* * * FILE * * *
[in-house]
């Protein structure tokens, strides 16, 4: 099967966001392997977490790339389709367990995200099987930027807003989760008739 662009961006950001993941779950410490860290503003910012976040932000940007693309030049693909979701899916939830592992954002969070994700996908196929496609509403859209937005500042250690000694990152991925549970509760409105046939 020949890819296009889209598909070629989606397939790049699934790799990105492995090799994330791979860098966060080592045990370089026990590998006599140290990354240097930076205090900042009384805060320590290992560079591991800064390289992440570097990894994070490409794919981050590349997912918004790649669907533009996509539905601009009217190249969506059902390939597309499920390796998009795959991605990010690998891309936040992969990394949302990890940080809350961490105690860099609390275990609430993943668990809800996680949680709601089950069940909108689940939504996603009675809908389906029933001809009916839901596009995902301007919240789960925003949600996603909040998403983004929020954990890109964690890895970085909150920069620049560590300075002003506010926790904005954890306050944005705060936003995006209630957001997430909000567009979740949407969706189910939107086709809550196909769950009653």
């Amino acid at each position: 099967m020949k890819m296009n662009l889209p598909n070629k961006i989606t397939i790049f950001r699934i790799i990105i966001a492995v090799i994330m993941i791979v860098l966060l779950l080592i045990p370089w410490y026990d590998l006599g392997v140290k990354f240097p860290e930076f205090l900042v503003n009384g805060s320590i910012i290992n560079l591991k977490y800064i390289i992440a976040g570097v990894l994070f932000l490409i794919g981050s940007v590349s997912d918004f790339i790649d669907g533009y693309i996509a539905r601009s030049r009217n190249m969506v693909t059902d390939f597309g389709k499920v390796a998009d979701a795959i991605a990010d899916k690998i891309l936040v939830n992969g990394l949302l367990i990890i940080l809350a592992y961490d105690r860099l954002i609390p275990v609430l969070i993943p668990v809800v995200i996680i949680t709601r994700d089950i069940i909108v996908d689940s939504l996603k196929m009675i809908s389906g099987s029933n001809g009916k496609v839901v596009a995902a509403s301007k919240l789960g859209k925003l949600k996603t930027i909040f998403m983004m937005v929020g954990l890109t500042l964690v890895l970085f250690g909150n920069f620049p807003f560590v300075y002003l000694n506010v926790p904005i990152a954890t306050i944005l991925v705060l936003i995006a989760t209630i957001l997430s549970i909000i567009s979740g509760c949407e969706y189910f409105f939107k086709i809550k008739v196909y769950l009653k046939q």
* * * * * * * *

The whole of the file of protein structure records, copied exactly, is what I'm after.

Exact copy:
[in-house]
């Protein structure tokens, strides 16, 4: 099967966001392997977490790339389709367990995200099987930027807003989760008739 662009961006950001993941779950410490860290503003910012976040932000940007693309030049693909979701899916939830592992954002969070994700996908196929496609509403859209937005500042250690000694990152991925549970509760409105046939 020949890819296009889209598909070629989606397939790049699934790799990105492995090799994330791979860098966060080592045990370089026990590998006599140290990354240097930076205090900042009384805060320590290992560079591991800064390289992440570097990894994070490409794919981050590349997912918004790649669907533009996509539905601009009217190249969506059902390939597309499920390796998009795959991605990010690998891309936040992969990394949302990890940080809350961490105690860099609390275990609430993943668990809800996680949680709601089950069940909108689940939504996603009675809908389906029933001809009916839901596009995902301007919240789960925003949600996603909040998403983004929020954990890109964690890895970085909150920069620049560590300075002003506010926790904005954890306050944005705060936003995006209630957001997430909000567009979740949407969706189910939107086709809550196909769950009653």
């Amino acid at each position: 099967m020949k890819m296009n662009l889209p598909n070629k961006i989606t397939i790049f950001r699934i790799i990105i966001a492995v090799i994330m993941i791979v860098l966060l779950l080592i045990p370089w410490y026990d590998l006599g392997v140290k990354f240097p860290e930076f205090l900042v503003n009384g805060s320590i910012i290992n560079l591991k977490y800064i390289i992440a976040g570097v990894l994070f932000l490409i794919g981050s940007v590349s997912d918004f790339i790649d669907g533009y693309i996509a539905r601009s030049r009217n190249m969506v693909t059902d390939f597309g389709k499920v390796a998009d979701a795959i991605a990010d899916k690998i891309l936040v939830n992969g990394l949302l367990i990890i940080l809350a592992y961490d105690r860099l954002i609390p275990v609430l969070i993943p668990v809800v995200i996680i949680t709601r994700d089950i069940i909108v996908d689940s939504l996603k196929m009675i809908s389906g099987s029933n001809g009916k496609v839901v596009a995902a509403s301007k919240l789960g859209k925003l949600k996603t930027i909040f998403m983004m937005v929020g954990l890109t500042l964690v890895l970085f250690g909150n920069f620049p807003f560590v300075y002003l000694n506010v926790p904005i990152a954890t306050i944005l991925v705060l936003i995006a989760t209630i957001l997430s549970i909000i567009s979740g509760c949407e969706y189910f409105f939107k086709i809550k008739v196909y769950l009653k046939q």